In addition to producing energy efficient products (a standard among most door and window companies these days), All Weather Windows goes farther in its quest to recycle and operate as efficiently as possible. “Our green initiatives go well beyond just building energy efficient products—we also maintain a conservation strategy,” officials say.

According to its sustainability info, the company recycles most scrap and manufacturing by-products, including more than 2,000 lbs. of PVC daily, as well as glass, cardboard, plastics and aluminum. Officials say they recover 100% of PVC waste created during manufacturing.

All Weather Windows also relies on LEAN manufacturing processes to increase efficiencies in its operations and to reduce energy consumption. They participate in numerous partnerships and movements, including Canada Green Building Council, Canadian Home Builders’ Association and Built Green Canada.


YKK AP America

In August of this year, YKK AP America made a bold statement about its focus on the environment by appointing its first ever chief sustainability officer (CSO): Tomohisa Kato. The move, officials say, is one of many that reflect a recently announced “global statement of purpose,” which calls on all YKK AP operating companies around the world, stating, “We Build a Better Society through Architectural Products.”

As CSO, Kato oversees the company’s sustainability strategy, focusing on advancing and accelerating efforts in North America to promote sustainability in business and corporate practices. “The environmental issues we face are common to all of us, and I am proud to contribute my time and energy toward securing a more sustainable future,” Kato says.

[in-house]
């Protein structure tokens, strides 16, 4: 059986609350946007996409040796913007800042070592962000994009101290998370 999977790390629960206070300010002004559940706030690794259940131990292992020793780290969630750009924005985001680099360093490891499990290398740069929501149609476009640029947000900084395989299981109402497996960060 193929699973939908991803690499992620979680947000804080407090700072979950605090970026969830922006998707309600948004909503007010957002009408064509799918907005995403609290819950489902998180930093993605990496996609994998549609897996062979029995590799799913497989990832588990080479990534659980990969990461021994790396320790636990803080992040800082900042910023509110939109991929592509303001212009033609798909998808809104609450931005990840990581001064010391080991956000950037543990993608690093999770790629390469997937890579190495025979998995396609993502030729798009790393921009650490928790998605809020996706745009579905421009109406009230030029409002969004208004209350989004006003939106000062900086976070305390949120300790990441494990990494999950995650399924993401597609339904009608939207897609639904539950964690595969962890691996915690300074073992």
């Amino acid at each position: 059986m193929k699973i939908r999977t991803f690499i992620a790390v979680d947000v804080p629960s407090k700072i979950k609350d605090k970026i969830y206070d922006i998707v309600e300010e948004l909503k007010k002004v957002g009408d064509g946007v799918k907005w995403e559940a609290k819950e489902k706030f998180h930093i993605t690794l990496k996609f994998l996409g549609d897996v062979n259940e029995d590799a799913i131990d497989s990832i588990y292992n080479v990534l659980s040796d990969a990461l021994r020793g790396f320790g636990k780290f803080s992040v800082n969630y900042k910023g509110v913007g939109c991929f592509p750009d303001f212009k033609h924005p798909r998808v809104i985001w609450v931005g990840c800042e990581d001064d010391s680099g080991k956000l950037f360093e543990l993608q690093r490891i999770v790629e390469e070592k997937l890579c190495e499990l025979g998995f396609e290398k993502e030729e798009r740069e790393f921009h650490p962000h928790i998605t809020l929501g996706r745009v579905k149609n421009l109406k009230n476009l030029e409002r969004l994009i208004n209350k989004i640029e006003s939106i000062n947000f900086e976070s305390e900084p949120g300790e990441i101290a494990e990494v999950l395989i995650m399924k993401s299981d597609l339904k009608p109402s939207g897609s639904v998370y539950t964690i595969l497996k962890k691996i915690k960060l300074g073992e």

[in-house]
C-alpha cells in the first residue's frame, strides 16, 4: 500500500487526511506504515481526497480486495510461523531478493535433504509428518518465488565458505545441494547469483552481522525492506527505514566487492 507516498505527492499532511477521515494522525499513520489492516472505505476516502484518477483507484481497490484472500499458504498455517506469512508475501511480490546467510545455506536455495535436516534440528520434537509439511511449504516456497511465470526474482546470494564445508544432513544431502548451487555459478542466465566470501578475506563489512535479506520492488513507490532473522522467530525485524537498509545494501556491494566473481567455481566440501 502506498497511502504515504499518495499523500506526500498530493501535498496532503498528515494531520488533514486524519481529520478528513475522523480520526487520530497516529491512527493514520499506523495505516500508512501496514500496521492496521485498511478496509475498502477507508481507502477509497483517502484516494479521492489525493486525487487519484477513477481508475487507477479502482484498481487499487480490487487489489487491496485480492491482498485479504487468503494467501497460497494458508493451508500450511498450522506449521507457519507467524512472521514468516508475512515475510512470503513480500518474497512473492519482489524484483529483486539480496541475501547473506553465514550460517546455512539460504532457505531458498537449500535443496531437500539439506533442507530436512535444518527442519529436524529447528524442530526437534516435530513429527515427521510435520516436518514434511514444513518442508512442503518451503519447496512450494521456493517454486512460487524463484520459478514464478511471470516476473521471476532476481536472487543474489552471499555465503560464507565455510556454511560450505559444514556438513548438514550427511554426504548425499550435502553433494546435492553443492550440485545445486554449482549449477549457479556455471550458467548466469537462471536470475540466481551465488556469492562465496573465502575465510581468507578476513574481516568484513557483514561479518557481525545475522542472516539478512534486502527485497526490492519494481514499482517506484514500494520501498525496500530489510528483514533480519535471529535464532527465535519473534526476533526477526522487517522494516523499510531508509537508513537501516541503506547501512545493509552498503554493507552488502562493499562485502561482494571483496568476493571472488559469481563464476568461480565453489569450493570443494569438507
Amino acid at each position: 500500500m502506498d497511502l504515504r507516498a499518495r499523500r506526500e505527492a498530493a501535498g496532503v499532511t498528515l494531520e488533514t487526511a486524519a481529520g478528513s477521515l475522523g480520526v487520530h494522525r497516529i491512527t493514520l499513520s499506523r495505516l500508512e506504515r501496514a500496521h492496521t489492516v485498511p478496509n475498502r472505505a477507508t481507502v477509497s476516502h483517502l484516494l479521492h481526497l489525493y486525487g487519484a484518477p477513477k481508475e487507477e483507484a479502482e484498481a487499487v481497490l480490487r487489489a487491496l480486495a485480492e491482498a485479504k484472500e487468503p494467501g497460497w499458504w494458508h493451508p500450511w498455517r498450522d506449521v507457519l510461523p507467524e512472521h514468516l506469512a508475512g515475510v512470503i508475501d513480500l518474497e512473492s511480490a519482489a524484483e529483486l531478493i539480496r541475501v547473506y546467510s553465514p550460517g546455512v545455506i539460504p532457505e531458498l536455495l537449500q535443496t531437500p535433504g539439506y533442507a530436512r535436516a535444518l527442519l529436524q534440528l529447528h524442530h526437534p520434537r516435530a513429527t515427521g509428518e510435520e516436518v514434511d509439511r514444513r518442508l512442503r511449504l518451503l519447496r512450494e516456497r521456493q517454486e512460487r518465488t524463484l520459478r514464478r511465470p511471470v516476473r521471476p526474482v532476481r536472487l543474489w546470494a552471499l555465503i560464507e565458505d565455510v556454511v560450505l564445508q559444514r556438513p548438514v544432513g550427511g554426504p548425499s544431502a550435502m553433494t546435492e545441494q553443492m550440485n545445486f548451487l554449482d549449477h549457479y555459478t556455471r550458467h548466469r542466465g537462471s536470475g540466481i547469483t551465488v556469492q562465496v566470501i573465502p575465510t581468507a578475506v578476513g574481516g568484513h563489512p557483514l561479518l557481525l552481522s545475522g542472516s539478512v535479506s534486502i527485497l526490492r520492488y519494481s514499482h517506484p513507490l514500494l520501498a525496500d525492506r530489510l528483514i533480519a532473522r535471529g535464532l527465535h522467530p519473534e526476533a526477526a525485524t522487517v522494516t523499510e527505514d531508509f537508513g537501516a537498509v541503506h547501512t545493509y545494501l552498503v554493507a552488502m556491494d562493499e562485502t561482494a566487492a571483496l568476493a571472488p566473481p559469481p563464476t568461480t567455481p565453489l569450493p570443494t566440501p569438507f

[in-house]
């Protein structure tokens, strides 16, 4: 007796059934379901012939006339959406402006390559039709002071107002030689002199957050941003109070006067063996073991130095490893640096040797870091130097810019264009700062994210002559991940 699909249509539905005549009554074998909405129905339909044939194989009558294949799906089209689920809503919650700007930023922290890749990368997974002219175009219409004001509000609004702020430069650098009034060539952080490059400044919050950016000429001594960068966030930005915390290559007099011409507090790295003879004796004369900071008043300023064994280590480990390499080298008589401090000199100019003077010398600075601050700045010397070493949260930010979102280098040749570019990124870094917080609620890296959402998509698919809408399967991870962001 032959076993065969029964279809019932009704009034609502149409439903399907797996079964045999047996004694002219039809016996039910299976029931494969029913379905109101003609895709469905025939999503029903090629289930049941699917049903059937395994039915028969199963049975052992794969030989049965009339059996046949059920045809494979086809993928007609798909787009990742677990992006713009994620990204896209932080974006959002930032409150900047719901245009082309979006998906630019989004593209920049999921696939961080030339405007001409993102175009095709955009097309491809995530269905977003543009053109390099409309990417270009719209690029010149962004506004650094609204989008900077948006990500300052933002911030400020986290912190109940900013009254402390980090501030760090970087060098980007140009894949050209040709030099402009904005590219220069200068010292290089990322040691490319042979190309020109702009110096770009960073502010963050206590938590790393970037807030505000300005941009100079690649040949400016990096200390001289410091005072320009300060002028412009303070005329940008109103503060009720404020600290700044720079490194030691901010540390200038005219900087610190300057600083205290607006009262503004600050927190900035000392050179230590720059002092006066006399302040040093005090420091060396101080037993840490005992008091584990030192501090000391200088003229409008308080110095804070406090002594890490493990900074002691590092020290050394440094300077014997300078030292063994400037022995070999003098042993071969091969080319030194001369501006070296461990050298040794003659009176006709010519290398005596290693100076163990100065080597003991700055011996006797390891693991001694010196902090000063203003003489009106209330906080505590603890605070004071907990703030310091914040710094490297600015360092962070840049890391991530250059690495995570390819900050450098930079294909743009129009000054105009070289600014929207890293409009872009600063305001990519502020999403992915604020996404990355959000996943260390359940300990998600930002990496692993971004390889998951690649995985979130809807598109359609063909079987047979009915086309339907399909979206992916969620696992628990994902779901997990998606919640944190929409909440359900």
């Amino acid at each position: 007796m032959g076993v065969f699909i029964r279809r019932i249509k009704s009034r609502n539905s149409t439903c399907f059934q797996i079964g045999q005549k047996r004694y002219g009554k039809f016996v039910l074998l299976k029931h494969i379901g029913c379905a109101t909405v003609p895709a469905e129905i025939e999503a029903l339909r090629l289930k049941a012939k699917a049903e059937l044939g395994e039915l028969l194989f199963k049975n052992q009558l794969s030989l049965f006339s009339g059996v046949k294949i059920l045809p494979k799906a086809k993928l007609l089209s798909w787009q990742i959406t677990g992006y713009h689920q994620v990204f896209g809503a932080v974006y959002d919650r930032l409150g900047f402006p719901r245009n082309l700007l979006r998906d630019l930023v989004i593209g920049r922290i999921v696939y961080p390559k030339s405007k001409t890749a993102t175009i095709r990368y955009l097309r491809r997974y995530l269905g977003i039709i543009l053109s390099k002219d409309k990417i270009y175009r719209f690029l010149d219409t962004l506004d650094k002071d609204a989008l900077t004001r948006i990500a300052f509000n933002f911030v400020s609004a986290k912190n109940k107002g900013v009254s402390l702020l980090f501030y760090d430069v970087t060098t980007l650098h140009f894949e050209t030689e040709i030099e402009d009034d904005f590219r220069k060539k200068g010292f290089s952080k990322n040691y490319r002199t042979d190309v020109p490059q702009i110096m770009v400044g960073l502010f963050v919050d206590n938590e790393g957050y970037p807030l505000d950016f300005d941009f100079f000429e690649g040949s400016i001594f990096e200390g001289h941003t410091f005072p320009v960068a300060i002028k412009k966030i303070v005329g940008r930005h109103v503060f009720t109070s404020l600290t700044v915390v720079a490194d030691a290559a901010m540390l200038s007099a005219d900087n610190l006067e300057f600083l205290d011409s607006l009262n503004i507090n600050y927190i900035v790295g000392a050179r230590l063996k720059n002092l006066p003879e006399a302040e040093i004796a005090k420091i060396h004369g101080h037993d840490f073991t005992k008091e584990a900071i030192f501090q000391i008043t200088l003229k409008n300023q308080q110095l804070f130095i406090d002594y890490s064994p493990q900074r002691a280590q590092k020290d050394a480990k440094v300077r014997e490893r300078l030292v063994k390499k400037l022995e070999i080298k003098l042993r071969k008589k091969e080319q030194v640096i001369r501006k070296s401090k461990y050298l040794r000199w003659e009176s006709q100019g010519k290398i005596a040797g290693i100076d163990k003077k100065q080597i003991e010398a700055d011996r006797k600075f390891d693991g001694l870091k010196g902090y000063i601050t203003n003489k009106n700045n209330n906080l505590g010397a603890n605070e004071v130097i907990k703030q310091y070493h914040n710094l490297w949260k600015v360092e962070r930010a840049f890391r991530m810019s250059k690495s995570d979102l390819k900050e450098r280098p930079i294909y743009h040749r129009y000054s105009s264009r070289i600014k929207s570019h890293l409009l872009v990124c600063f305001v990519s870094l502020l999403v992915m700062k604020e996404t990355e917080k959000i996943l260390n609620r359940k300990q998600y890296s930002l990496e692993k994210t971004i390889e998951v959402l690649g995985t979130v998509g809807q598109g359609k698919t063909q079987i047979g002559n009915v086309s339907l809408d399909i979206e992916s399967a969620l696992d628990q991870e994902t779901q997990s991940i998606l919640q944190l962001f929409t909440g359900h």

In 2009, officials say the company was the first manufacturer to produce products designed “specifically to address energy needs,” and in 2015 it became the first facades manufacturer to voluntarily provide third party-certified Environmental Product Declarations (EPDs) for all of its products. The company recently was recognized by the Georgia Water Coalition with the Clean 13 Award, recognizing those with initiatives that have “led to a more sustainable future for Georgians.”

Reduce and Reuse

Cascade Windows

When it comes to making an overall impact, Cascade checks a lot of boxes. The company is focused on reducing its carbon footprint, stating, “As the corporate climate evolves we wanted to be part of the solution and take a proactive approach.”

Cascade’s facilities recycle 100% of production materials, including glass—all of which is shipped to a local facility for repurposing. For each ton of recycled glass, the company says over a ton of natural resources are preserved. Further, a ton of carbon dioxide (CO2) emissions are prevented for every six tons of recycled container glass. Vinyl is sent to recycling facilities, where it is either ground and melted or dissolved and reconstituted for use in new products.

The company also hangs its hat on using recycled aluminum, which officials say saves 95% of the energy required to make the same amount from virgin sources. One ton of recycled aluminum saves 14,000 kilowatt hours of energy, they say, as well as preserves 40 barrels of oil and 10 cubic yards of landfill space. The company insists on soy-based inks for its marketing materials, which it says requires less ink overall while coming from a renewable resource.



When it comes to conserving and reusing materials, Milgard finds a use for just about everything. Among materials, 97% of scrap vinyl from the company’s manufacturing is placed in a “clean waste stream,” officials say, which is recycled for use in additional window frames. The remaining 3% is reused in a variety of products, including things such as garden hoses. On average, the company’s vinyl windows utilize 10-15% recycled content and its fiberglass pultrusion process facility earned ISO 14001 certification, a standard that’s attributed to lower energy usage, waste reduction and increased recycling. Overall, officials say the company’s glass waste has decreased to nearly a third of the amount it produced in 2004.